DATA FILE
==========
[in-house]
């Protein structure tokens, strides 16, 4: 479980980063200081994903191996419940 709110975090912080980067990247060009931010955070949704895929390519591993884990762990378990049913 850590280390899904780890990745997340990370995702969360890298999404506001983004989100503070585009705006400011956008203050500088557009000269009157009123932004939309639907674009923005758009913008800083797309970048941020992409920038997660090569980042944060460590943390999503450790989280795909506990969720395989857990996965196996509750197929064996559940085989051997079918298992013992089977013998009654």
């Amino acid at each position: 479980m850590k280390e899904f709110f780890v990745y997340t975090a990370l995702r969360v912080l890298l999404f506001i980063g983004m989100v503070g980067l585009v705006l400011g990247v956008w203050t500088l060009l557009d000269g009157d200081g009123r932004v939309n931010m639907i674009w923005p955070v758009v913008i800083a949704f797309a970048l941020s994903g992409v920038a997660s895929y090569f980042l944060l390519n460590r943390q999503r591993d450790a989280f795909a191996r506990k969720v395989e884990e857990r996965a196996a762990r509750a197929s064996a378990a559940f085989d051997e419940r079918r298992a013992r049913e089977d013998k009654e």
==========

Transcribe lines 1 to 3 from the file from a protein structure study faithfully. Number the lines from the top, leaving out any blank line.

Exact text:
[in-house]
């Protein structure tokens, strides 16, 4: 479980980063200081994903191996419940 709110975090912080980067990247060009931010955070949704895929390519591993884990762990378990049913 850590280390899904780890990745997340990370995702969360890298999404506001983004989100503070585009705006400011956008203050500088557009000269009157009123932004939309639907674009923005758009913008800083797309970048941020992409920038997660090569980042944060460590943390999503450790989280795909506990969720395989857990996965196996509750197929064996559940085989051997079918298992013992089977013998009654």
């Amino acid at each position: 479980m850590k280390e899904f709110f780890v990745y997340t975090a990370l995702r969360v912080l890298l999404f506001i980063g983004m989100v503070g980067l585009v705006l400011g990247v956008w203050t500088l060009l557009d000269g009157d200081g009123r932004v939309n931010m639907i674009w923005p955070v758009v913008i800083a949704f797309a970048l941020s994903g992409v920038a997660s895929y090569f980042l944060l390519n460590r943390q999503r591993d450790a989280f795909a191996r506990k969720v395989e884990e857990r996965a196996a762990r509750a197929s064996a378990a559940f085989d051997e419940r079918r298992a013992r049913e089977d013998k009654e």